I can tell by the overwhelming number of comments to yesterday’s post that this is one of the favorite topics of my readers (there was one comment). Once we get through a day or so of definition, we’ll start looking at postmodernism in practice, and that will be a lot better. In fact, here’s an outline of how I hope to proceed:
- Definitions and concepts (yesterday and today)
- The developmental causes of modernism and postmodernism (tomorrow)
- Main themes of postmodernism (1 or 2 days)
- Ministry in a postmodern context (1 or 2 days)
In theory, we could finish this up this week. In practice, it will probably be mid next week before we finish.
Something that will help this conversation is if you can make your statements or ask your questions. I have a special commenting feature on this blog that allows us to have dialog within the comments, so it will be easier for us to communicate. Feel free ask as many questions as you like so that we can all understand better.
If this series is too mind-numbing for you, thank James Hofsiss for the questions that spawned it.
It is tough to talk about modernism without discussing the things that led up to it. I am determined to discuss that tomorrow, so I have to restrain myself. Tune in tomorrow to see the causes of the two philosophically systems we’ve been discussing.
Modernism developed in the late 1880s and remained unchallenged as a philosophical system until the 1970s when postmodernism first began to show itself. Even then, philosophy is something that is built into a person developmentally. For this reason, those who grow up modernist have a tendency to remain modernist throughout most of their lives. Those born since 1970 have had a mixture of modernist and postmodernist exposure, and will tend to gravitate toward one or the other. At any rate, modernism is still the predominant way of thinking at this time.
The main tenets of modernism include establishing order and providing
safety. Just about anything that lends itself to accomplishing these two goals can be categorized as modernist thinking. Modernist like things that are tangible and that can be measured. They don’t have much dealings with the paranormal or the questionably spiritual because the do not think in terms of the unseen. Modernism achieves order and safety through the establishment of rules and regulations. Rules, codes of conduct, laws, standard operating procedures, and the like are a result of modernist attempts at bringing things in line and ordering them. Interestingly, standing in line and lists are also a modernist tool.
Modernism must be praised for the things it has provided. The modern education system stands squarely on the shoulders of modernism, as does science, medicine, economics, and many others disciplines. These are all successful because they take that which is seen and observable and create rules for relating to it. There are methods and steps for eduction, and all of science is standardized by the scientific method (a specific set of steps used to evaluate and conduct experiments).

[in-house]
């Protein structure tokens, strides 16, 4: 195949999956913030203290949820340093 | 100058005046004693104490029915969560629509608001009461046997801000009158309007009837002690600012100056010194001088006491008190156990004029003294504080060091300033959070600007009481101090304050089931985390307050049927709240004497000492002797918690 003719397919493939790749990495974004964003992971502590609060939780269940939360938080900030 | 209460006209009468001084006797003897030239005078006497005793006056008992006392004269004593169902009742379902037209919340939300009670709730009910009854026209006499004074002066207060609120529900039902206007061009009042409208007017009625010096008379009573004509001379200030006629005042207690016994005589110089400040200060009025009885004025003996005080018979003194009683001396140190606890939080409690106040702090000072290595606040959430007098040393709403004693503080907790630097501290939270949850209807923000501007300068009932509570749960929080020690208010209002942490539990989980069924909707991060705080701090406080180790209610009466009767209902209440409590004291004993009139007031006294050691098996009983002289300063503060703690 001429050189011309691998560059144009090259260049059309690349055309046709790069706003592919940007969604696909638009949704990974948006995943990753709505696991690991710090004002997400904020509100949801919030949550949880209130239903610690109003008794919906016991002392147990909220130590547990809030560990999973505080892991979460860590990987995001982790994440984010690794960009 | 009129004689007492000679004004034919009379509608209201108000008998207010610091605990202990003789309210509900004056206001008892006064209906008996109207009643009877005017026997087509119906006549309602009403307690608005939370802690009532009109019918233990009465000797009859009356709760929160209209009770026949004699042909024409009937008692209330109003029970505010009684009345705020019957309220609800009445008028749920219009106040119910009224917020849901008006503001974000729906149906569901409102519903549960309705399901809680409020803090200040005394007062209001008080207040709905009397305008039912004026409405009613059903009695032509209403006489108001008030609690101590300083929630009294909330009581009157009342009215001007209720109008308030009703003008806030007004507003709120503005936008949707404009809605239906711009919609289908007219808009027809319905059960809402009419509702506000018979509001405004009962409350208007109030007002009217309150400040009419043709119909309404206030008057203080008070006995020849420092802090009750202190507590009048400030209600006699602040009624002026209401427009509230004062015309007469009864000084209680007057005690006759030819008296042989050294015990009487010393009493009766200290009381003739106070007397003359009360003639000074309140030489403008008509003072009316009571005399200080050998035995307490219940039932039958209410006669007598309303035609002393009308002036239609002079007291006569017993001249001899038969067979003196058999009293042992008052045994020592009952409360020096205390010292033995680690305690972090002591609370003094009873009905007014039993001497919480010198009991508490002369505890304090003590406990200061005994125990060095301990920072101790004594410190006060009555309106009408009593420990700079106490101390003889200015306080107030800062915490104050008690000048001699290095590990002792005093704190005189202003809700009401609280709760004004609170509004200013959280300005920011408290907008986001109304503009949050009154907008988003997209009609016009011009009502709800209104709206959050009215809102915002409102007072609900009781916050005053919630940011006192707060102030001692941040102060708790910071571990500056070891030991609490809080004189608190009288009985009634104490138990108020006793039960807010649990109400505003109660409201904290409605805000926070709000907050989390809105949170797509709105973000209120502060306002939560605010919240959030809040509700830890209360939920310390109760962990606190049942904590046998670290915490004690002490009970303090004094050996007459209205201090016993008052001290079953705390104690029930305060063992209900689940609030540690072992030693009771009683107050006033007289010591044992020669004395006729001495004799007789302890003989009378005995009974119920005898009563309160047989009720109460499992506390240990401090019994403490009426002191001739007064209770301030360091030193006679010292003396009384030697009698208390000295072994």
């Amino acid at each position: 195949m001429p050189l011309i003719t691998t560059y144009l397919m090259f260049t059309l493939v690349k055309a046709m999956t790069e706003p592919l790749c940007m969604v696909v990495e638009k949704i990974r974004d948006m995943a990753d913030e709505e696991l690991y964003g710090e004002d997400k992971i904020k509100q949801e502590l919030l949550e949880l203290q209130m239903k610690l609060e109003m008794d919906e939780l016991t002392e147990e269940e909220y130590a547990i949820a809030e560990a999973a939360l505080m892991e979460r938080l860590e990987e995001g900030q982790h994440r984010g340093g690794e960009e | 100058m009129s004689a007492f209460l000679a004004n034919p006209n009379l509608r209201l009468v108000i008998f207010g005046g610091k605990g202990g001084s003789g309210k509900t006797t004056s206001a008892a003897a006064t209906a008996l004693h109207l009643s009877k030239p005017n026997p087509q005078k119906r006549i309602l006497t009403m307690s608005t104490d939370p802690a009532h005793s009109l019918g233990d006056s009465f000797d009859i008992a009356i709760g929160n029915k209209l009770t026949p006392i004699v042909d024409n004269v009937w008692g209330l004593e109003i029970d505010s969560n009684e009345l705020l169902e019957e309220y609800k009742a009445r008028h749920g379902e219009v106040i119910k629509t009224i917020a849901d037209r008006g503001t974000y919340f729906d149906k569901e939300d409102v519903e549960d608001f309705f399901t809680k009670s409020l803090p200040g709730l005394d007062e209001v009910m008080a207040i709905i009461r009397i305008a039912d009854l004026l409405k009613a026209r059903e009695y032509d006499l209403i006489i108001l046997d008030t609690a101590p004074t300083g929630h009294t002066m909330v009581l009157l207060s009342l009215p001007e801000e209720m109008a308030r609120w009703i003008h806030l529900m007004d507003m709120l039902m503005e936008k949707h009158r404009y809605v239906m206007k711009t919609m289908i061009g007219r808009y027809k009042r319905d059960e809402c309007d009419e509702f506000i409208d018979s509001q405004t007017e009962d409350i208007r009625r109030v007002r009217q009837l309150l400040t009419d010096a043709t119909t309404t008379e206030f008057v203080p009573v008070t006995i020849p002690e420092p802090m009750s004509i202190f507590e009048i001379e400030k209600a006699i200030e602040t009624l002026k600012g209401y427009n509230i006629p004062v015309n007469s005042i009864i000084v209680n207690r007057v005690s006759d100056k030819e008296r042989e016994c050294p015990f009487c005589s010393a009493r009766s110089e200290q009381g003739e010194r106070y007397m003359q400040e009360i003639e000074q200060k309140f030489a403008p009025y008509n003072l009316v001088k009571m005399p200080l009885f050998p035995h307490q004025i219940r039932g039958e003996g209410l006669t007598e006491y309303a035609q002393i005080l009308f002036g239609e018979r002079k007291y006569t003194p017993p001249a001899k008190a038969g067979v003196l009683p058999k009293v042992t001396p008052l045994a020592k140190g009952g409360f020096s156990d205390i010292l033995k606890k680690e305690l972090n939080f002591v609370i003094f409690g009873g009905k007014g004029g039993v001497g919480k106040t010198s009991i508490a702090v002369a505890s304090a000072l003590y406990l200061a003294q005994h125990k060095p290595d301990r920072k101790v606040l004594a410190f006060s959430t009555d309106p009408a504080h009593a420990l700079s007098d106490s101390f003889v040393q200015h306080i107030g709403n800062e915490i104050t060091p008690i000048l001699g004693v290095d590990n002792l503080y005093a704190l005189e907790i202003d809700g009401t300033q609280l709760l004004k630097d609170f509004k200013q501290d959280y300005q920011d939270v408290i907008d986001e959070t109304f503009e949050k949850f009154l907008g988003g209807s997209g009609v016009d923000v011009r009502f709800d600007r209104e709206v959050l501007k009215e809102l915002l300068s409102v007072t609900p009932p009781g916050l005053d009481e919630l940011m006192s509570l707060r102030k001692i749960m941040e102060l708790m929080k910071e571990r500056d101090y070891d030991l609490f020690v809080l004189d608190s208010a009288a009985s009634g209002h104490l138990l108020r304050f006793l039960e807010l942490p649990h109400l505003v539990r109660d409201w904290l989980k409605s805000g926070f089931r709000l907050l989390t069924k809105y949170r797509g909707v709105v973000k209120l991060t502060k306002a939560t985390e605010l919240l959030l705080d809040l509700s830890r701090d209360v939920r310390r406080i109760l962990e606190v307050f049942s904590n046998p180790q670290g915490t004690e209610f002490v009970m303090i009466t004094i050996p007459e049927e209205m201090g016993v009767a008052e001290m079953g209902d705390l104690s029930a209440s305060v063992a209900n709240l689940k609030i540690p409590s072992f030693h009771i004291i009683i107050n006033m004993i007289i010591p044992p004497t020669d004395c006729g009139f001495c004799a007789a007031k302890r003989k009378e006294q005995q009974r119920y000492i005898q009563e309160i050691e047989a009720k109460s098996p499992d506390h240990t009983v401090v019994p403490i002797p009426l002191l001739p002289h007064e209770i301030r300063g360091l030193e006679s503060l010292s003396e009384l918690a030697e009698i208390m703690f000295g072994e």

Modernism’s effect on the church is very evident. If you’ve ever seen someone bristle at doing something new, that’s the modernism talking. Newness endangers order and safety and must be questioned (we’ll talk more about this tomorrow). Ready examples of modernism in C of C history include predictable worship services (each congregation having its own, but typically a song sandwich with different elements of worship appearing at regular intervals), deacon/elder selections that focus on a checklist of qualifications rather than actually shepherding/servant abilities, and even our beloved "5 Steps To Salvation". Who else but a modernist would think to reduce the complexities of faith and grace into five simple steps that culminate in baptism. Along the same lines, why have we put so much emphasis on baptism throughout the years? Answer: because it is tangible. We can see it, touch it, and measure it. The other steps are in the questionably spiritual category, and modernists don’t really like to go there.
Modernism was and is an excellent philosophical system. The challenge to modernism came when people began to ask the question "why?". Why can’t we have instrumental worship, why must the women not participate actively in our worship services, why is baptism so important, why do we let unqualified men be leaders just because they match the checklist? In the modern era, there was a formula to explain all of these answers and societal norms to keep them from being asked all that often. The bigger challenge came in when those norms and formulas were no longer sufficient. That is when postmodernism really began to take off.
So, if postmodernism came from modernism, where did modernism come from? Interestingly, they both developed in response to changes and issues in society. That story will wait for tomorrow.